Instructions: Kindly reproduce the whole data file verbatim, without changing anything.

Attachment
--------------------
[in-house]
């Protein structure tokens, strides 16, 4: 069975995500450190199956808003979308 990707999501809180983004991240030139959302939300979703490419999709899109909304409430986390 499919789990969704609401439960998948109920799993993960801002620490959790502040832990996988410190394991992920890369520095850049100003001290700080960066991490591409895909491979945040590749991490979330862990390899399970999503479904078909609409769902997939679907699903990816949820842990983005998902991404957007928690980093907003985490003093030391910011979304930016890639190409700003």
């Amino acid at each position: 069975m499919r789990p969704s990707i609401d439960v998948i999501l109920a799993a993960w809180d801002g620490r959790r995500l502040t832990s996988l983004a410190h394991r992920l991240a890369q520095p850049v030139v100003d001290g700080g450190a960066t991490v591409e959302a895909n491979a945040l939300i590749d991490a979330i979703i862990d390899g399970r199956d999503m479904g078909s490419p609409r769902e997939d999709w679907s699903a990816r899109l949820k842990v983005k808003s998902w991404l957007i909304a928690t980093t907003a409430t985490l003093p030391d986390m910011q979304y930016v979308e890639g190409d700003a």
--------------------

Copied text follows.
[in-house]
């Protein structure tokens, strides 16, 4: 069975995500450190199956808003979308 990707999501809180983004991240030139959302939300979703490419999709899109909304409430986390 499919789990969704609401439960998948109920799993993960801002620490959790502040832990996988410190394991992920890369520095850049100003001290700080960066991490591409895909491979945040590749991490979330862990390899399970999503479904078909609409769902997939679907699903990816949820842990983005998902991404957007928690980093907003985490003093030391910011979304930016890639190409700003």
């Amino acid at each position: 069975m499919r789990p969704s990707i609401d439960v998948i999501l109920a799993a993960w809180d801002g620490r959790r995500l502040t832990s996988l983004a410190h394991r992920l991240a890369q520095p850049v030139v100003d001290g700080g450190a960066t991490v591409e959302a895909n491979a945040l939300i590749d991490a979330i979703i862990d390899g399970r199956d999503m479904g078909s490419p609409r769902e997939d999709w679907s699903a990816r899109l949820k842990v983005k808003s998902w991404l957007i909304a928690t980093t907003a409430t985490l003093p030391d986390m910011q979304y930016v979308e890639g190409d700003a």